London also has high overheads. Preposterous rental values. But catering staff mostly on near minimum wage…

My mother moved out of London recently to a small village in East Sussex. There’s a nice enough pub up the road with a good choice of - as ever these days - locally sourced ingredients. But the mains all clock in around £15-18. Wasn’t local supposed to be cheaper? And if your prices are going to be about the same as the Anchor and Hope in Waterloo or St John Bread and Wine then your cooking had better match it as well. It doesn’t. It’s just the benchmark you can get away with in pricing. Everyone’s calculating the percentages, paying off their ridiculous mortgages, worrying how long they can get away with it all, before the cash flow collapses. No one is exactly laughing all the way to the bank. Although the bankers are certainly laughing.

I have no issue with food being expensive, but I have certain expectations of a place if it charges that much: the staff should be happy (well-paid helps), the service pleasant and the experience should be one of welcoming generosity. I fear many places have forgotten about that. With every flake and crumb costed out, so everyone along the way who can takes their cut, generosity has been factored out. I’m thinking of a recent visit to Flesh & Buns. I want limitless buns! It’s only frickin’ flour and I’ll run out of fillings fairly quickly anyway. Two buns for £2? Stick it up your Hirata.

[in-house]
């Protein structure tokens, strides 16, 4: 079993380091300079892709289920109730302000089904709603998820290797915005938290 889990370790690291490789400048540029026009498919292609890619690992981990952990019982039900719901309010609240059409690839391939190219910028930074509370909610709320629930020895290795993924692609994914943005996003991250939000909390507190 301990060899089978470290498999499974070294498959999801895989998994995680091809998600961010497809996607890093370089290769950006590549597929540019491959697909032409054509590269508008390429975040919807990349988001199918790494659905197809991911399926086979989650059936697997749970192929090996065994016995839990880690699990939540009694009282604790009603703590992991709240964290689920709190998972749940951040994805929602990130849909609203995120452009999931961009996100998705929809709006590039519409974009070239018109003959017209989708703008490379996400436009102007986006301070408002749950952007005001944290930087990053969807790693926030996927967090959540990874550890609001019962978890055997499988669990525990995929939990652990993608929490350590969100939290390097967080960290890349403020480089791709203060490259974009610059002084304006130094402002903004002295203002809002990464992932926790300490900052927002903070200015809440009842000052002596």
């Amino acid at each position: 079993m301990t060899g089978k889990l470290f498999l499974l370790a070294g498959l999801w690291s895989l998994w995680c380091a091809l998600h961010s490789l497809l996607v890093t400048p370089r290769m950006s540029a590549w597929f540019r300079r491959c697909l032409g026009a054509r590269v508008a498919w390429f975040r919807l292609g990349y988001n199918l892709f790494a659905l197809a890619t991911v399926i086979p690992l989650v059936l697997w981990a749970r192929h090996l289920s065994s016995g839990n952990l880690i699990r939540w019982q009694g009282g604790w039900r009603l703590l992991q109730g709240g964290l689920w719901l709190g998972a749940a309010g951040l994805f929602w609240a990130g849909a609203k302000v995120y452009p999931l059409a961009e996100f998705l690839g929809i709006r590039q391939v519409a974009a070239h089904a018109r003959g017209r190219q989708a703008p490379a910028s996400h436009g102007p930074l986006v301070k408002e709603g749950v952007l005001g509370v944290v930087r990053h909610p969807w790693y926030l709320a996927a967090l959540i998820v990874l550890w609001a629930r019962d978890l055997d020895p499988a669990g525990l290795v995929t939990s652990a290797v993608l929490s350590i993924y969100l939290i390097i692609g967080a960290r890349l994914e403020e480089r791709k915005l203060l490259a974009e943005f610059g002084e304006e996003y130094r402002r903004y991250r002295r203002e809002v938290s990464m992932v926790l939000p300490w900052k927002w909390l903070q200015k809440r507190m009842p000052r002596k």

(For the record, and quite honestly despite my strong connections and friendships, I still warmly recommend Sho Foo Doh at the Pacific Social Club for non-kechi portions of Japanese food at decent prices. The new and larger kitchen should bring some surprises in due course too, I’m sure. Similarly, on the few occasions I’ve worked with Tim Anderson, I’ve been touched by his genuine concern over pricing and making things affordable. We all want people to be eating Japanese food!)

It’s not just generosity that I find frequently missing when I consider London food from afar. It’s also my belief that food is not solely physically essential, it’s also sensually and socially essential. Tasty, pleasing and enjoyably healthy food should be available to all. A society that prices that beyond the reach of many is a nasty, hoarding culture that breeds avaricious, dissatisfied people. I don’t want a kechi (stingy) food culture. I neither want a kechi society. It’s fine for us in London’s middle classes to extol the many improvements in food over recent years, but not if the pricing is a hush-hush form of social exclusion. Gated communities and gated restaurants and markets. Yes, expensive high end restaurants will always be so, but fresh, tasty, reasonably-priced food is considered a democratic right here in Japan as it is in parts of Europe and elsewhere. Pleasure for all, I say.